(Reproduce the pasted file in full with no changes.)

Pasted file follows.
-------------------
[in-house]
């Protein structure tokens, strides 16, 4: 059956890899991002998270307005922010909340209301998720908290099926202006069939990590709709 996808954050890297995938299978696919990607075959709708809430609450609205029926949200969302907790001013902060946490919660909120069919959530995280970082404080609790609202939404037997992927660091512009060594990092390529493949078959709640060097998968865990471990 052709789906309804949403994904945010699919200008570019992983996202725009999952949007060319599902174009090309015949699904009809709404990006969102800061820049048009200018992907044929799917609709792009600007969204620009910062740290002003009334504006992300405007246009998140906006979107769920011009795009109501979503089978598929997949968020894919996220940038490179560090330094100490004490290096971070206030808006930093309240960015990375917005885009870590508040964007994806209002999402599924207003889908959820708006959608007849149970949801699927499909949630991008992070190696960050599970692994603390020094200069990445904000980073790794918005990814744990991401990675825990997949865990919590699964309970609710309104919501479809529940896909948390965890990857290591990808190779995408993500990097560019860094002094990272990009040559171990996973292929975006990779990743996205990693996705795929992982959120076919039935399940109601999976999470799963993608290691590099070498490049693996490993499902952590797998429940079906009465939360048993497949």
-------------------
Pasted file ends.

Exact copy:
[in-house]
């Protein structure tokens, strides 16, 4: 059956890899991002998270307005922010909340209301998720908290099926202006069939990590709709 996808954050890297995938299978696919990607075959709708809430609450609205029926949200969302907790001013902060946490919660909120069919959530995280970082404080609790609202939404037997992927660091512009060594990092390529493949078959709640060097998968865990471990 052709789906309804949403994904945010699919200008570019992983996202725009999952949007060319599902174009090309015949699904009809709404990006969102800061820049048009200018992907044929799917609709792009600007969204620009910062740290002003009334504006992300405007246009998140906006979107769920011009795009109501979503089978598929997949968020894919996220940038490179560090330094100490004490290096971070206030808006930093309240960015990375917005885009870590508040964007994806209002999402599924207003889908959820708006959608007849149970949801699927499909949630991008992070190696960050599970692994603390020094200069990445904000980073790794918005990814744990991401990675825990997949865990919590699964309970609710309104919501479809529940896909948390965890990857290591990808190779995408993500990097560019860094002094990272990009040559171990996973292929975006990779990743996205990693996705795929992982959120076919039935399940109601999976999470799963993608290691590099070498490049693996490993499902952590797998429940079906009465939360048993497949």